The CREATIVE TECHNIQUE series
When you know how to see and use it, Negative Space is an insanely useful and powerful tool for any artist.
NEGATIVE SPACE Introduction
This video explains what Negative Space is, how to see it, and introduces you to the basic ways that it can be used to overcome a major problem that besets all artists.
Mike explains how to combat the natural tendency to draw what you know rather than what you see. All artists have to learn how to defeat the human in-built system that, for example, dictates the use of eyes facing the viewer when the face is angled away from us. You CAN learn to work around it. The solution is the use of NEGATIVE SPACE.
WHAT YOU GET...
IntroductionNegative Space is the artist's best friend. It's an accomplished solver of problems. But only when you know what it is, and how to see and use it.
The different formsMike describes the different forms that Negative Space can take - from external to internal.
White awareness...An essential lesson you have to learn: as you apply your dark marks, always be aware of the white negative spaces you are leaving. Mike explains why.
The basic principles...This chalice shares a border with two negative shapes. Drawing one creates the other. Learn how to see them, and how to switch your mind between them as you draw.
Fooling your mind...Your mind has a inbuilt recognition system. Mike explains why you have it, how it works, why it's important... and why it interferes with whatever you are drawing! You need to defeat that inbuilt system.
Errors to expect...Look closely. Unsettling, isn't it. Learn to overcome your inbuilt recognition system. Take back control and draw what you see, not what you think you know.
Using negative spaceNegative Space involves seeing and drawing the areas adjacent to the element you want to draw. These unrecognisable shapes will be of no interest to your mind's recognition system. You will draw what you see.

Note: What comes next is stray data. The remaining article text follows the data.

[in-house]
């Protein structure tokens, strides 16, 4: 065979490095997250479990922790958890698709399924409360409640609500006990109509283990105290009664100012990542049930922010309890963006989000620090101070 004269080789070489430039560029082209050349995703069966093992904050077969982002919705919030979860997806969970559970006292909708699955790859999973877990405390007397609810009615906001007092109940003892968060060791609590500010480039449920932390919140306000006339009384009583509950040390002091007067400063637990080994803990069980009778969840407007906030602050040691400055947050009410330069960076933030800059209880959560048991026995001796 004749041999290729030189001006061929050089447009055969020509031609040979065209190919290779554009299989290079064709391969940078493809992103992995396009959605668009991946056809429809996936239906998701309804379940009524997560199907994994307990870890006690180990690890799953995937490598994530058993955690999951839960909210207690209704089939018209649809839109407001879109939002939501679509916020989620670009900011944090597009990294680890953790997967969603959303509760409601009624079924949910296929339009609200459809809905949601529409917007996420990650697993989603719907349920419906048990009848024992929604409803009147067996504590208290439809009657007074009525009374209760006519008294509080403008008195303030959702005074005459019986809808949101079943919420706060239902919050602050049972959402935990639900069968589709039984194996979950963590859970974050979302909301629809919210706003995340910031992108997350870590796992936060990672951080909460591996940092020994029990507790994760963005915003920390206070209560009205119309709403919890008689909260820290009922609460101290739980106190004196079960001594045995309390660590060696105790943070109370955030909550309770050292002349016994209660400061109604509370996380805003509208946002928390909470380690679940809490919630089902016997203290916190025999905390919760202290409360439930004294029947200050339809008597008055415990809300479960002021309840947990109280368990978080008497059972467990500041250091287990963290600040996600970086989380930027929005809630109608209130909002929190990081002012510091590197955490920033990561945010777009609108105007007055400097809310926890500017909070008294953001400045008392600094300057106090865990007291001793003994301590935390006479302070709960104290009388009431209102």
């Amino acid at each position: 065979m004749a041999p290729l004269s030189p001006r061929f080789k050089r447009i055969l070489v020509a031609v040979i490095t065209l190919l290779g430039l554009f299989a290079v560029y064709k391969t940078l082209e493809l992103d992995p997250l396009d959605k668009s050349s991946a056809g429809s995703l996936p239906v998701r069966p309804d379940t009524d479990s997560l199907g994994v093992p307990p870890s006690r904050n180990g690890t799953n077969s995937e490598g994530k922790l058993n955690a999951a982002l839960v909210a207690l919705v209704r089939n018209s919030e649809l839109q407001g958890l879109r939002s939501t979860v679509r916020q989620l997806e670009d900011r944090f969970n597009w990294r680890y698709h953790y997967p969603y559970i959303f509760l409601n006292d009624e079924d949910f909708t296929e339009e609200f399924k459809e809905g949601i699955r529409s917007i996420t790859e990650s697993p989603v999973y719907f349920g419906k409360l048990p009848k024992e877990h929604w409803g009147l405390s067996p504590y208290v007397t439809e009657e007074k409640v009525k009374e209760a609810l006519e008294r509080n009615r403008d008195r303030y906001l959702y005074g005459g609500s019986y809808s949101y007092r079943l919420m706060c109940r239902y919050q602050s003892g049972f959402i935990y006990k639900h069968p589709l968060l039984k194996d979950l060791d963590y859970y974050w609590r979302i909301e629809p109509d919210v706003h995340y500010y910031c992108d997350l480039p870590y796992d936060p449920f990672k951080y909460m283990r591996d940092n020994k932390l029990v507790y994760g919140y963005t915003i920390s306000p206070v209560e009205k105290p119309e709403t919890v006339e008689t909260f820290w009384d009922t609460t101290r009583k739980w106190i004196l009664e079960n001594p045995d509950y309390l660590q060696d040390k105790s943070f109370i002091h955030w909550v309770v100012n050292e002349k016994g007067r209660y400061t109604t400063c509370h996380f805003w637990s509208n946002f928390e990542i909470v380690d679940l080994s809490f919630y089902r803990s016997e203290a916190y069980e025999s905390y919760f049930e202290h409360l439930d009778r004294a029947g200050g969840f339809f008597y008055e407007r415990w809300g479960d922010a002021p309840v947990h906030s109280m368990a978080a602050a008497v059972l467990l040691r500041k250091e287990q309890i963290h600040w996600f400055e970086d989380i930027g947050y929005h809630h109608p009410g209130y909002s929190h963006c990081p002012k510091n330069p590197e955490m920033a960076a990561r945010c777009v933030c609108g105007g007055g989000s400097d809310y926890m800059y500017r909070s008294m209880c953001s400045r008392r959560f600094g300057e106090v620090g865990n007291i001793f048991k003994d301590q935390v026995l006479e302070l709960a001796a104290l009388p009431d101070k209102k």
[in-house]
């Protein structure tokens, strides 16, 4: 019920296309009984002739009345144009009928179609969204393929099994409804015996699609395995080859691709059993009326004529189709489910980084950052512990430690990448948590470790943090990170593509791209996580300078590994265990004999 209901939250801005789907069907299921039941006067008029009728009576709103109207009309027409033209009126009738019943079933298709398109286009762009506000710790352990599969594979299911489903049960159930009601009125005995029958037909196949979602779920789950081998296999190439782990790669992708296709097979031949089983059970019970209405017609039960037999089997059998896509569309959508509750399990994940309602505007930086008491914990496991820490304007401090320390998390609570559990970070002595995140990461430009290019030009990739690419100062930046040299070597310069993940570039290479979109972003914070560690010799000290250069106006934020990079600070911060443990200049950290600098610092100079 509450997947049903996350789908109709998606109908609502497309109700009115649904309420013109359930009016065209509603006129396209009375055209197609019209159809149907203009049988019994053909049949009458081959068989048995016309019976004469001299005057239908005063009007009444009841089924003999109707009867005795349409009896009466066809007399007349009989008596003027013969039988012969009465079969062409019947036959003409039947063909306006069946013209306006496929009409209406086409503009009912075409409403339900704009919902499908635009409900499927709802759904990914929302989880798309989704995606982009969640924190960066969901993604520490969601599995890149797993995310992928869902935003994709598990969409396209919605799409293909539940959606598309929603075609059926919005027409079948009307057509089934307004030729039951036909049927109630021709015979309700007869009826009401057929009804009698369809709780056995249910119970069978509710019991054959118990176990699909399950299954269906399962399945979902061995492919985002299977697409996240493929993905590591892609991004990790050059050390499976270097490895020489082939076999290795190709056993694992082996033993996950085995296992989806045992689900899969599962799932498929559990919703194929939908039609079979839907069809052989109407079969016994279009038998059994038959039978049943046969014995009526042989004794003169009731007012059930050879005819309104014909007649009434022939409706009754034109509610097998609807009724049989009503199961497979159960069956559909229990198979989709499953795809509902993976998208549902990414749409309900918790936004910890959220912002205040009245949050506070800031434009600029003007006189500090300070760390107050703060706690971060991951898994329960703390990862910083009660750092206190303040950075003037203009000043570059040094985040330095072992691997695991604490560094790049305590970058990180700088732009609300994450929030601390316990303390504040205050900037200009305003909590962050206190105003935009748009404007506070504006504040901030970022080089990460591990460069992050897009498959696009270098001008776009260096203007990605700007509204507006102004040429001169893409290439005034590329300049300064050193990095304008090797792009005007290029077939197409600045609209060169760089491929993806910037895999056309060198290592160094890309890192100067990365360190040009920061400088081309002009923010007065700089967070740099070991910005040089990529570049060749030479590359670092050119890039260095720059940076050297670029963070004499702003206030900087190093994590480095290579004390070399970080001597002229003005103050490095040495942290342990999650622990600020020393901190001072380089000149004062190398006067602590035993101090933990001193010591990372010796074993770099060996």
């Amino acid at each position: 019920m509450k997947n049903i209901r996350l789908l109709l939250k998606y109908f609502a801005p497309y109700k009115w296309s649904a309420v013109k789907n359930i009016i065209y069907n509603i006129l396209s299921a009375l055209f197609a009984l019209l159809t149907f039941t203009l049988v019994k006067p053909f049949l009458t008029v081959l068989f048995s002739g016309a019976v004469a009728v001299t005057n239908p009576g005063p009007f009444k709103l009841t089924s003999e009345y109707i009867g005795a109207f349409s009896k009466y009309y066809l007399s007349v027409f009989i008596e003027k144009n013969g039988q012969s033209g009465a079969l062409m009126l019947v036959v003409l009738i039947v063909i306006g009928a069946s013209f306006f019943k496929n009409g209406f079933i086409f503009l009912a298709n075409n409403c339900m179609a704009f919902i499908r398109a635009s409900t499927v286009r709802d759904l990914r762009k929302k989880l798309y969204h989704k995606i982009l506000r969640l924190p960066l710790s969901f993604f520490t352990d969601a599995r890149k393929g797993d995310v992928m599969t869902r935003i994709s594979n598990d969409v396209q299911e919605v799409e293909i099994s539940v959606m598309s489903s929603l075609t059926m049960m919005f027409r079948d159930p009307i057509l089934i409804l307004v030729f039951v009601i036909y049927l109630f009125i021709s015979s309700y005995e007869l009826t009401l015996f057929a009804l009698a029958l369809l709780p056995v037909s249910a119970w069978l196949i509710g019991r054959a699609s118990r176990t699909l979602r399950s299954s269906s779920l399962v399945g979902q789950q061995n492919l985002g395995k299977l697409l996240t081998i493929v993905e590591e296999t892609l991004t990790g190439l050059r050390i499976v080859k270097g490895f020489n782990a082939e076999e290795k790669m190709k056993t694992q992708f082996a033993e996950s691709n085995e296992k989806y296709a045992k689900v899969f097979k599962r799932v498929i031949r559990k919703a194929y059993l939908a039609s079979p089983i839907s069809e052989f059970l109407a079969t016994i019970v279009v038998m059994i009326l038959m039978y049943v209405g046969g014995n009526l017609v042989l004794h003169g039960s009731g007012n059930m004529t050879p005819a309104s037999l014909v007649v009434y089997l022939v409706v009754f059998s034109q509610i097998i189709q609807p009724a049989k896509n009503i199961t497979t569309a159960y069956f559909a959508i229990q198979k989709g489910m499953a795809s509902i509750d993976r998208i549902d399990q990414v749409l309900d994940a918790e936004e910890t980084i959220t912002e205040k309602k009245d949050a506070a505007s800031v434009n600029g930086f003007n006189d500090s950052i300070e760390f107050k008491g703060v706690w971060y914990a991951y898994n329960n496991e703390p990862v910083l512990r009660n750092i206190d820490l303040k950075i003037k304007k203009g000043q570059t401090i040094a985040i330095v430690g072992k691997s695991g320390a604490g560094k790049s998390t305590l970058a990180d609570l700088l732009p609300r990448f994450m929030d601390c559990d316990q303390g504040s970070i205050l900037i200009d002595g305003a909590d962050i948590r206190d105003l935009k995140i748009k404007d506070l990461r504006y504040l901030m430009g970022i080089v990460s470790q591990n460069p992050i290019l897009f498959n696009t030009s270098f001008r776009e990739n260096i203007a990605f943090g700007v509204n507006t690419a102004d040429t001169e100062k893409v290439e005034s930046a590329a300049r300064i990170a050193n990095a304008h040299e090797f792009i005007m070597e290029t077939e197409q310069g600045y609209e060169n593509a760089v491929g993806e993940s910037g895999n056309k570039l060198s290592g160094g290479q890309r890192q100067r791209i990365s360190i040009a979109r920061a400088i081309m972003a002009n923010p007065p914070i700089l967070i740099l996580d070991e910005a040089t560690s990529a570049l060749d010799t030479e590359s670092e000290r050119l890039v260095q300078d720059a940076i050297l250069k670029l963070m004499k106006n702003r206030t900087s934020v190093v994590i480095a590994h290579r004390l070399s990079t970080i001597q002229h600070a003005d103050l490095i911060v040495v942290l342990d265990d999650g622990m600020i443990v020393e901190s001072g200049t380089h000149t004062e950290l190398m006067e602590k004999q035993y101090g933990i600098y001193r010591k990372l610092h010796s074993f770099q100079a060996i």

Seeing negative spaceA simple exercise you can try right now. Using your hand to study the negative spaces it can create. Drawing those shapes will produce much more accurate results than drawing the hand and fingers.
Left brain versus right brainDon't let your left brain overrule your abstract-loving right brain. Using negative space keeps your logical left brain quiet - it's where all your visual problems reside!
Using external negative spaceUsing negative space to correctly observe shapes and curves. Study the area between an outer boundary, an internal feature, or the side of your pencil if you're drawing from life. And you preserve the pristine white of your paper too.
Watch the 2-minute PREVIEW:
Negative Space is the artist's best friend - when you know how to see and use it. But HOW do you see it? How can you USE it? And what IS Negative Space?
Well, it can be a number of things...
It could be the area of your drawing that doesn't contain the main focus - the secondary area that, in this case, adds a sense of location. When composing, a natural balance between the weight of the main focus and the weight of the negative space is something you seek to achieve.
It can equally be anything that is not a chosen positive element - the space between the lion and the tree, for example.